In Recent Months Superman Pill Deaths Have Been
In recent months, there have been several deaths in the UK due to a recreational drug known as the Superman pill. Authorities suspect that users mistakenly believed they were taking ecstasy (MDMA) when, in reality, they ingested PMA (phenoxymethylamphetamine), which is far more toxic. What is behind the seemingly sudden emergence of this dangerous substance?
Surprisingly, PMA has been around since the 1950s, when its mood-elevating effects were tested and found to be lacking. It, and many other pharmaceuticals, were eventually banned by UN conventions. PMA and PMMA, its close cousin, have made a resurgence in recent years, thanks to a well-meaning policy that made making and selling ecstasy more difficult. Specifically, a 1988 UN edict banned a chemical called safrole, which is a vital ingredient in MDMA. When that was no longer available, chemists substituted aniseed oil, which is similar to safrole. Unfortunately, using aniseed oil yields PMA and PMMA, which are both far more toxic than MDMA ever was.
How do these new drugs affect hapless users? First, they are up to ten times more potent than the ecstasy people believe they are taking. As a result, the dose they take is far higher than they intended. Furthermore, PMA does not work as fast as ecstasy, leading users to believe that they have gotten a bad batch and increasing the likelihood that they will take another dose. Finally, PMA and PMMA are far more toxic, making the brain unable to compensate for the effects of the serotonin rush these drugs create.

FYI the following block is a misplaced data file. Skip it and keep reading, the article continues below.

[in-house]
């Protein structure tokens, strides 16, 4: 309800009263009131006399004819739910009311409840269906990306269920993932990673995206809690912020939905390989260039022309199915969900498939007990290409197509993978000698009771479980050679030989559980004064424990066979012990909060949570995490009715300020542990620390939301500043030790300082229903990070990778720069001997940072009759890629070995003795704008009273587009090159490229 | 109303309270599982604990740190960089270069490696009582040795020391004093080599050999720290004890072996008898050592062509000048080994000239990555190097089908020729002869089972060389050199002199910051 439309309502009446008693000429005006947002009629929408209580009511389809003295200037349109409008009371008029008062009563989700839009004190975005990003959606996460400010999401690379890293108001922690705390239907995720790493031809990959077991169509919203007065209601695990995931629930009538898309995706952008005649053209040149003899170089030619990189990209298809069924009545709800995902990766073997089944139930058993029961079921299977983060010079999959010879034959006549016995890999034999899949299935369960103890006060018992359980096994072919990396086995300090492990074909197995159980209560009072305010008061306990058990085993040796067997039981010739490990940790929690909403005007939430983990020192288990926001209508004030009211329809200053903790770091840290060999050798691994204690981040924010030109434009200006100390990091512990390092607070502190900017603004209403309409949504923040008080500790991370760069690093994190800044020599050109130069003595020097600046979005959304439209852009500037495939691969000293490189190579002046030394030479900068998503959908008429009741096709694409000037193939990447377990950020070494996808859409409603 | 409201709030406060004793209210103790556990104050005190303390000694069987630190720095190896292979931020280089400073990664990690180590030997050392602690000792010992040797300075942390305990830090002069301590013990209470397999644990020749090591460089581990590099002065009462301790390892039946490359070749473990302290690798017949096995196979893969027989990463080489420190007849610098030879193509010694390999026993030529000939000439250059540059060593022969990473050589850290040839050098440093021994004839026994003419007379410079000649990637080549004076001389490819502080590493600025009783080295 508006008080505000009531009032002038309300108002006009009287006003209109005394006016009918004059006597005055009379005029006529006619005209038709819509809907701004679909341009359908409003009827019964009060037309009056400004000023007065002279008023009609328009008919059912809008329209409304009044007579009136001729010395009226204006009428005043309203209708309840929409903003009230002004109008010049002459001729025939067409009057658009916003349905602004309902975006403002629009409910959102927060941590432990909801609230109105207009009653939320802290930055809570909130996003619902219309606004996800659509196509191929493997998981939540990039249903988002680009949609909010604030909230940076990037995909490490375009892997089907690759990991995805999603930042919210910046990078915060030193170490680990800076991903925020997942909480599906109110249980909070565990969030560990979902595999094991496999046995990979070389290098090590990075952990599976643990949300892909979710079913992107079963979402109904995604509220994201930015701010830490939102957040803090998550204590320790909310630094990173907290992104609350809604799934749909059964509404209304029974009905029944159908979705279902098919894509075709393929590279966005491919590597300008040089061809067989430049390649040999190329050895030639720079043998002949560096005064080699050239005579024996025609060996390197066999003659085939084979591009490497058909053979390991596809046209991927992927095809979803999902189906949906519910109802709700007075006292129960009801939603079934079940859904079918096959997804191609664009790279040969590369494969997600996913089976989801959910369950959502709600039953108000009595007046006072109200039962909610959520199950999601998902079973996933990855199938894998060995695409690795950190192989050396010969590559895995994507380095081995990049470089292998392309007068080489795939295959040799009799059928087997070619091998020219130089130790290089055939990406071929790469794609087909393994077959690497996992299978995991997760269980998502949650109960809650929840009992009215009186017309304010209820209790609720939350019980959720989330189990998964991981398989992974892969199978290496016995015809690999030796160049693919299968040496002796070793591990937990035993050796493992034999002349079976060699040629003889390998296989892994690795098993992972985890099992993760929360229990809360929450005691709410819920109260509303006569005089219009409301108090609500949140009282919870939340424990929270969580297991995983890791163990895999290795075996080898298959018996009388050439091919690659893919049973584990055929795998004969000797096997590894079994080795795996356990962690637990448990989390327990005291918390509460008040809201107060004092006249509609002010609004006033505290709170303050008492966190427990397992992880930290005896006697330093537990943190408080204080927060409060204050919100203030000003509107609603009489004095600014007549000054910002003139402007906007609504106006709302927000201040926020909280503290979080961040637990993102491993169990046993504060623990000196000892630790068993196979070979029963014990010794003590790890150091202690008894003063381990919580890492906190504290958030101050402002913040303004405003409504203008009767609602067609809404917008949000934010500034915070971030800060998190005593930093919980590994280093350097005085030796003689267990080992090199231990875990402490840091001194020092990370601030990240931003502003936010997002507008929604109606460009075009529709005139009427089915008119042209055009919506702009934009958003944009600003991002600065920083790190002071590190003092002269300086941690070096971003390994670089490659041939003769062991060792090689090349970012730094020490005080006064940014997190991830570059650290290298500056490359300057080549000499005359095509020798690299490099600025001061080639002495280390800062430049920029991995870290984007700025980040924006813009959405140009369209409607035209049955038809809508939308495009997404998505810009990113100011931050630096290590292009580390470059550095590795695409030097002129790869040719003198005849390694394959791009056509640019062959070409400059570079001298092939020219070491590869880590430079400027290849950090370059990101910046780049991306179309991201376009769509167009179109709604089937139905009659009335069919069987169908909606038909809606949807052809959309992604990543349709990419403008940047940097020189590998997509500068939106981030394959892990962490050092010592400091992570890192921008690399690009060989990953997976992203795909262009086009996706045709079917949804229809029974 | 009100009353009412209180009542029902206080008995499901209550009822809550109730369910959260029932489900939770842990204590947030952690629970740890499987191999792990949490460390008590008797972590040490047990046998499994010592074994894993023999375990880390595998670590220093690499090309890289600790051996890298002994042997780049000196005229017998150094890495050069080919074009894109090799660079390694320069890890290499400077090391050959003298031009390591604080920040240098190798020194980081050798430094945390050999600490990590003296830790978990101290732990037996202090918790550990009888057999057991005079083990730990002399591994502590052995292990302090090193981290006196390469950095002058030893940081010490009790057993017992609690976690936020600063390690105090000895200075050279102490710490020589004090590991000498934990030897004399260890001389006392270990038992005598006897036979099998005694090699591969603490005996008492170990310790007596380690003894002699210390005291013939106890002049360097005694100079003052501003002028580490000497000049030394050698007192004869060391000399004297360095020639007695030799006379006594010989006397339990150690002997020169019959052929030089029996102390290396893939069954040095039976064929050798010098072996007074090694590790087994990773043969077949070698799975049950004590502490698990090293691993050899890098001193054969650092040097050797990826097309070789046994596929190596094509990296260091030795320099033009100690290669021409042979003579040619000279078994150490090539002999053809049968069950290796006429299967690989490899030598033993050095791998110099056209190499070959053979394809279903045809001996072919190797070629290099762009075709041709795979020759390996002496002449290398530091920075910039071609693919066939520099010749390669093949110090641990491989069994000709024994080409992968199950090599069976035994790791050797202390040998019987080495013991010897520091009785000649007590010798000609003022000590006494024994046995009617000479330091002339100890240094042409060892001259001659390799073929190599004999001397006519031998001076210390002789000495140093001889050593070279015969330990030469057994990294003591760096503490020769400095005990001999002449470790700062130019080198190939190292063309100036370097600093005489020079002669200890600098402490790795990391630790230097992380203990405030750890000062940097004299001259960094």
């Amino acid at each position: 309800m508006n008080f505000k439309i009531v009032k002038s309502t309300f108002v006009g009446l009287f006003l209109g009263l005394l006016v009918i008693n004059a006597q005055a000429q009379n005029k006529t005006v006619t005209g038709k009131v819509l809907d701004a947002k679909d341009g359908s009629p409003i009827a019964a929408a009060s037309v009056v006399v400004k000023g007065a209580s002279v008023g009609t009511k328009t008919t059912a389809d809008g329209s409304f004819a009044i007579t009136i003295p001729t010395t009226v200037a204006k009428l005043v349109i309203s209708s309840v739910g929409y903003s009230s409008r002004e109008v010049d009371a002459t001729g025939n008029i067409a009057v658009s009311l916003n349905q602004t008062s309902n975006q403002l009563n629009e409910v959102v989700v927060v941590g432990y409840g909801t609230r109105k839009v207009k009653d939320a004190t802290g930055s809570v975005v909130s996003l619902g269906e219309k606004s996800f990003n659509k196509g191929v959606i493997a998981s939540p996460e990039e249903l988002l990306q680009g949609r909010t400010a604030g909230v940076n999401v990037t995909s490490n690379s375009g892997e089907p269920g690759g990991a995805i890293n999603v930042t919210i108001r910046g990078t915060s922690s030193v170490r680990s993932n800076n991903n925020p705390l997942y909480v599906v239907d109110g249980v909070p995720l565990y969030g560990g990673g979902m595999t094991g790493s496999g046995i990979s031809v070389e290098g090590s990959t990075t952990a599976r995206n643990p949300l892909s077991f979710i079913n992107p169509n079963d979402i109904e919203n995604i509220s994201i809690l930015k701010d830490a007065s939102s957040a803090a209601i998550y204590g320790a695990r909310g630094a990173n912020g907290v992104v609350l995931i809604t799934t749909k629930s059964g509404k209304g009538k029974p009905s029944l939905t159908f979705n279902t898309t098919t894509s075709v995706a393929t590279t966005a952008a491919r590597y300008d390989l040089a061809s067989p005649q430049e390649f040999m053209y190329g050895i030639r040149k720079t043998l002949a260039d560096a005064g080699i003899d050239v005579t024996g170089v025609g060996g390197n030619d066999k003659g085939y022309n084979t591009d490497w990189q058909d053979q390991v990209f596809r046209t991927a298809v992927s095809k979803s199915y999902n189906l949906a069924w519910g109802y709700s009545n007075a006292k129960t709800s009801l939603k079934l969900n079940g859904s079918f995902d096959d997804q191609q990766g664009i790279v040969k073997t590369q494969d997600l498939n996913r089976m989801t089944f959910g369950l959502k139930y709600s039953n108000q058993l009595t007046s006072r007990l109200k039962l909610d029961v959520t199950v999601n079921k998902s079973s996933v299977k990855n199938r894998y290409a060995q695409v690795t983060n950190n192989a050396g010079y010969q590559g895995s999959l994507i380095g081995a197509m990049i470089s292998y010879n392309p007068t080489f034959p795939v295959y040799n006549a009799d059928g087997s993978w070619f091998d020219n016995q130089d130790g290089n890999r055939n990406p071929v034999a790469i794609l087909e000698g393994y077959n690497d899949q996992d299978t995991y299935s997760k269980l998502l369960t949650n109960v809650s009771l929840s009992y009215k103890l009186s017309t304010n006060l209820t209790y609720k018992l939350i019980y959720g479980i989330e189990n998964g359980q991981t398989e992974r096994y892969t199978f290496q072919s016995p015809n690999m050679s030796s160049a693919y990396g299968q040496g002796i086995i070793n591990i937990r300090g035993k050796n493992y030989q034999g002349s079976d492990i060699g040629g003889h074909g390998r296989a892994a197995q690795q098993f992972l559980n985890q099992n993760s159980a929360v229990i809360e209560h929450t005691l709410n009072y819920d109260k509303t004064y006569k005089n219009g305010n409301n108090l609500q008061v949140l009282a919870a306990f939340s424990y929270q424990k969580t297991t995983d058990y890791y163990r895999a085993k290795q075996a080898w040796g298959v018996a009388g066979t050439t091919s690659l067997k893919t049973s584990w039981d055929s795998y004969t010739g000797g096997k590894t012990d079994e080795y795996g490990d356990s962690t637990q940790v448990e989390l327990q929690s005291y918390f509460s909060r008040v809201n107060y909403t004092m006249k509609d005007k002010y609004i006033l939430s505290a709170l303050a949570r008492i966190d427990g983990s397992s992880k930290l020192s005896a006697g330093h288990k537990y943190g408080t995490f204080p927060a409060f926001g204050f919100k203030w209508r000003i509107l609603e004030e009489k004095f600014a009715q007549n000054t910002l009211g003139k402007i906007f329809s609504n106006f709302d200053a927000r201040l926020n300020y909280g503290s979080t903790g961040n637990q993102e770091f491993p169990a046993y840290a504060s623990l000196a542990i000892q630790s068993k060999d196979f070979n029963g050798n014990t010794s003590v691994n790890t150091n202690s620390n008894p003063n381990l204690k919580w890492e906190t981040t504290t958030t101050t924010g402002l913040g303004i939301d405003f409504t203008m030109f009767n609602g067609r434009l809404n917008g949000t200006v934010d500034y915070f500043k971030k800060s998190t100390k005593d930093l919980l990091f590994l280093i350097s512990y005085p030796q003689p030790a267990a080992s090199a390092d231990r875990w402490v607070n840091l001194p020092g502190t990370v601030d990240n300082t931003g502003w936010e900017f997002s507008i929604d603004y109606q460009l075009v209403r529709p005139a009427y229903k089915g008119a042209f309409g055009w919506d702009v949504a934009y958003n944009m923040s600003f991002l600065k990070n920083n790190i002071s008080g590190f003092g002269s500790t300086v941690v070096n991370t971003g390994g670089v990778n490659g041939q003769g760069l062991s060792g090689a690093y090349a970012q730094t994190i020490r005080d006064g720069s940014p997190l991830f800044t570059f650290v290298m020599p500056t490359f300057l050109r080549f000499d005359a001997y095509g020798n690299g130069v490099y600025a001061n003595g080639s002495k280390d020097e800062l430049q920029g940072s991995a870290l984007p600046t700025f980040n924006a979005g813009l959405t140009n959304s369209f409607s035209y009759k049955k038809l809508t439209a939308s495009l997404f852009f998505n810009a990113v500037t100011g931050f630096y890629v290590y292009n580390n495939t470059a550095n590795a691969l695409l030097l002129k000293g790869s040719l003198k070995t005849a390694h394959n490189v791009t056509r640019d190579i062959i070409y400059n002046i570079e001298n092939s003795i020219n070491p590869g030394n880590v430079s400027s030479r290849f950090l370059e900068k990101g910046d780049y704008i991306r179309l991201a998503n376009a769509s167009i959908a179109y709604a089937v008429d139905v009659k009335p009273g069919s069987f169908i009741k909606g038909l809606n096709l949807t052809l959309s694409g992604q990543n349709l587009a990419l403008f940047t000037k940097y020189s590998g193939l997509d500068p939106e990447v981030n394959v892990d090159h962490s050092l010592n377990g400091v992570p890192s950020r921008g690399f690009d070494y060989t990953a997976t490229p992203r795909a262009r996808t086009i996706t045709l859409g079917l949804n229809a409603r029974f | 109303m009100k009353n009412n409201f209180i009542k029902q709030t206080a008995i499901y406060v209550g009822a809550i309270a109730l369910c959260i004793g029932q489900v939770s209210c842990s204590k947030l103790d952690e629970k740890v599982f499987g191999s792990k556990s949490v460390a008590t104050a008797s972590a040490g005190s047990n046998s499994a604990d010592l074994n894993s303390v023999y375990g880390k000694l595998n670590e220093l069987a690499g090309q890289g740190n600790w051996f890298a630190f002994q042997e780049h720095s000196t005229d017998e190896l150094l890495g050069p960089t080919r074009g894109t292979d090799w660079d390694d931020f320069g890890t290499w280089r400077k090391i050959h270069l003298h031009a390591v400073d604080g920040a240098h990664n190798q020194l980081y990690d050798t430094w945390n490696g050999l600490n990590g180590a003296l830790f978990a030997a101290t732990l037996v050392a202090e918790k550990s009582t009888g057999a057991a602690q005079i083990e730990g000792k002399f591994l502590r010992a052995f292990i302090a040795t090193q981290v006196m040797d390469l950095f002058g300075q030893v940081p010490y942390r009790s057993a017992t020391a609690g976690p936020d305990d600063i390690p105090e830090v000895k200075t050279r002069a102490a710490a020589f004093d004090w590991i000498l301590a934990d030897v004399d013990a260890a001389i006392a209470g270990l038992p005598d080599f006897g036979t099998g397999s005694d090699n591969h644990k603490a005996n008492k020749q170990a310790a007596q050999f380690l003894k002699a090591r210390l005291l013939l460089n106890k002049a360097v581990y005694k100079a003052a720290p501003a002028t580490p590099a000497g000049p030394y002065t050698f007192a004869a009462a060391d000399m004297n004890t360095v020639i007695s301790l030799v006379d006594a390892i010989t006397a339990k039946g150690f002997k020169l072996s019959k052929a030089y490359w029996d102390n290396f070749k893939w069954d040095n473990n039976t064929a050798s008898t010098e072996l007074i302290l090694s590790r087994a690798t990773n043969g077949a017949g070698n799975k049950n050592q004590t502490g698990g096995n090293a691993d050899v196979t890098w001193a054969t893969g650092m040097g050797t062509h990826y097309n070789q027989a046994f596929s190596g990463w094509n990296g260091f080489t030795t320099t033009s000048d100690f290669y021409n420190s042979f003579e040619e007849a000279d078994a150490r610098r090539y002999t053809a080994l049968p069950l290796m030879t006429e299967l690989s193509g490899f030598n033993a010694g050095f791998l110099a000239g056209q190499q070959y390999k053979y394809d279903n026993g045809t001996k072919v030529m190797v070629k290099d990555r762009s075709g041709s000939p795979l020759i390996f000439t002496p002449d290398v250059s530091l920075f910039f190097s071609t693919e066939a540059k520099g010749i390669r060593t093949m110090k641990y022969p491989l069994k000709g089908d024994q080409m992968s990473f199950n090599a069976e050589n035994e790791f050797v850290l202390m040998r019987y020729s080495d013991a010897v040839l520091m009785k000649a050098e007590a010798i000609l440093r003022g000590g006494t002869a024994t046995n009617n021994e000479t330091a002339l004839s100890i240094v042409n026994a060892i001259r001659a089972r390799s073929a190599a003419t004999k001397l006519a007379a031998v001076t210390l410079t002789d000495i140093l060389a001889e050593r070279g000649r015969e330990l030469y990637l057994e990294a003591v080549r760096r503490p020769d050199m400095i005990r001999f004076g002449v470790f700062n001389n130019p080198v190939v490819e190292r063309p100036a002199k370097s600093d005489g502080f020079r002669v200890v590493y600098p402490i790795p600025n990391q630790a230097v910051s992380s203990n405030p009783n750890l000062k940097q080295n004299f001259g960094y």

The Superman pill deaths are just the latest example of the disastrous results that can come from the best of intentions. Almost a century ago, for instance, the United States prohibited the sale of alcohol, which directly led to the clandestine production and distribution of home-distilled hard liquors that were far stronger and more dangerous. Banning the smoking of opium directly led to increased use of heroin, which is a far more dangerous opioid.
How can we arrest the trend of Superman pill deaths? The public could be given access to testing facilities, with no questions asked, in order to know exactly what they have bought before they use it. A more controversial solution would be to make safe doses of MDMA available by prescription to registered users. At the very least, information about PMA and PMMA could be disseminated far and wide to alert the public to the potential dangers of the pills they plan to purchase. In this case, knowledge is power. It would help to reverse the unintended effects of governmental good intentions.